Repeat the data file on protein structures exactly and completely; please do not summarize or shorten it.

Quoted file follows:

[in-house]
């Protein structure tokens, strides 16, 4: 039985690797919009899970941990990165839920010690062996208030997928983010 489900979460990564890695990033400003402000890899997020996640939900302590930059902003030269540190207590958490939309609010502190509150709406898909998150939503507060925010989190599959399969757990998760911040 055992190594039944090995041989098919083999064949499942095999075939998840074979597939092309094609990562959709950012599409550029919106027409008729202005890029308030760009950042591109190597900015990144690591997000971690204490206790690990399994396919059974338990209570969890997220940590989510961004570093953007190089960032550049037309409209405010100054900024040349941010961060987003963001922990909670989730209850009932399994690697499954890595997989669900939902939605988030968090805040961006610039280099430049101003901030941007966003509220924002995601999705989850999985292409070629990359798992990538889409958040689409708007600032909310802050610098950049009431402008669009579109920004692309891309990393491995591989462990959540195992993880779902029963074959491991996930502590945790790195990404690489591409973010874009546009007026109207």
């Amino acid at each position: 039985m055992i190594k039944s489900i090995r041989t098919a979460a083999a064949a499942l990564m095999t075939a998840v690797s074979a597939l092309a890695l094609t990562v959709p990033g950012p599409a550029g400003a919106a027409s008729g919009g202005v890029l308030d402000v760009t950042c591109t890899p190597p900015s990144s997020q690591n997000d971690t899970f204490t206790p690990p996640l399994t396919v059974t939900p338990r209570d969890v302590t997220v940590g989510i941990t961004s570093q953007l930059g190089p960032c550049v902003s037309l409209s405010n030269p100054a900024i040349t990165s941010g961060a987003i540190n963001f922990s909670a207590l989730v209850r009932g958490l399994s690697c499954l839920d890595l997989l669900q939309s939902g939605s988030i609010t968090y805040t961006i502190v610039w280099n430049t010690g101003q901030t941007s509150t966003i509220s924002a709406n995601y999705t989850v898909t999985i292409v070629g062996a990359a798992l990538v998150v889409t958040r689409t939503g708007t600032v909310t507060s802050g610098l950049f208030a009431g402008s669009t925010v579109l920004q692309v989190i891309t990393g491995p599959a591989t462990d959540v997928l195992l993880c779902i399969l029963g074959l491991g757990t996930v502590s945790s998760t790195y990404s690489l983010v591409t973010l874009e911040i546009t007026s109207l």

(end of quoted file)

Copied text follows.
[in-house]
């Protein structure tokens, strides 16, 4: 039985690797919009899970941990990165839920010690062996208030997928983010 489900979460990564890695990033400003402000890899997020996640939900302590930059902003030269540190207590958490939309609010502190509150709406898909998150939503507060925010989190599959399969757990998760911040 055992190594039944090995041989098919083999064949499942095999075939998840074979597939092309094609990562959709950012599409550029919106027409008729202005890029308030760009950042591109190597900015990144690591997000971690204490206790690990399994396919059974338990209570969890997220940590989510961004570093953007190089960032550049037309409209405010100054900024040349941010961060987003963001922990909670989730209850009932399994690697499954890595997989669900939902939605988030968090805040961006610039280099430049101003901030941007966003509220924002995601999705989850999985292409070629990359798992990538889409958040689409708007600032909310802050610098950049009431402008669009579109920004692309891309990393491995591989462990959540195992993880779902029963074959491991996930502590945790790195990404690489591409973010874009546009007026109207």
């Amino acid at each position: 039985m055992i190594k039944s489900i090995r041989t098919a979460a083999a064949a499942l990564m095999t075939a998840v690797s074979a597939l092309a890695l094609t990562v959709p990033g950012p599409a550029g400003a919106a027409s008729g919009g202005v890029l308030d402000v760009t950042c591109t890899p190597p900015s990144s997020q690591n997000d971690t899970f204490t206790p690990p996640l399994t396919v059974t939900p338990r209570d969890v302590t997220v940590g989510i941990t961004s570093q953007l930059g190089p960032c550049v902003s037309l409209s405010n030269p100054a900024i040349t990165s941010g961060a987003i540190n963001f922990s909670a207590l989730v209850r009932g958490l399994s690697c499954l839920d890595l997989l669900q939309s939902g939605s988030i609010t968090y805040t961006i502190v610039w280099n430049t010690g101003q901030t941007s509150t966003i509220s924002a709406n995601y999705t989850v898909t999985i292409v070629g062996a990359a798992l990538v998150v889409t958040r689409t939503g708007t600032v909310t507060s802050g610098l950049f208030a009431g402008s669009t925010v579109l920004q692309v989190i891309t990393g491995p599959a591989t462990d959540v997928l195992l993880c779902i399969l029963g074959l491991g757990t996930v502590s945790s998760t790195y990404s690489l983010v591409t973010l874009e911040i546009t007026s109207l």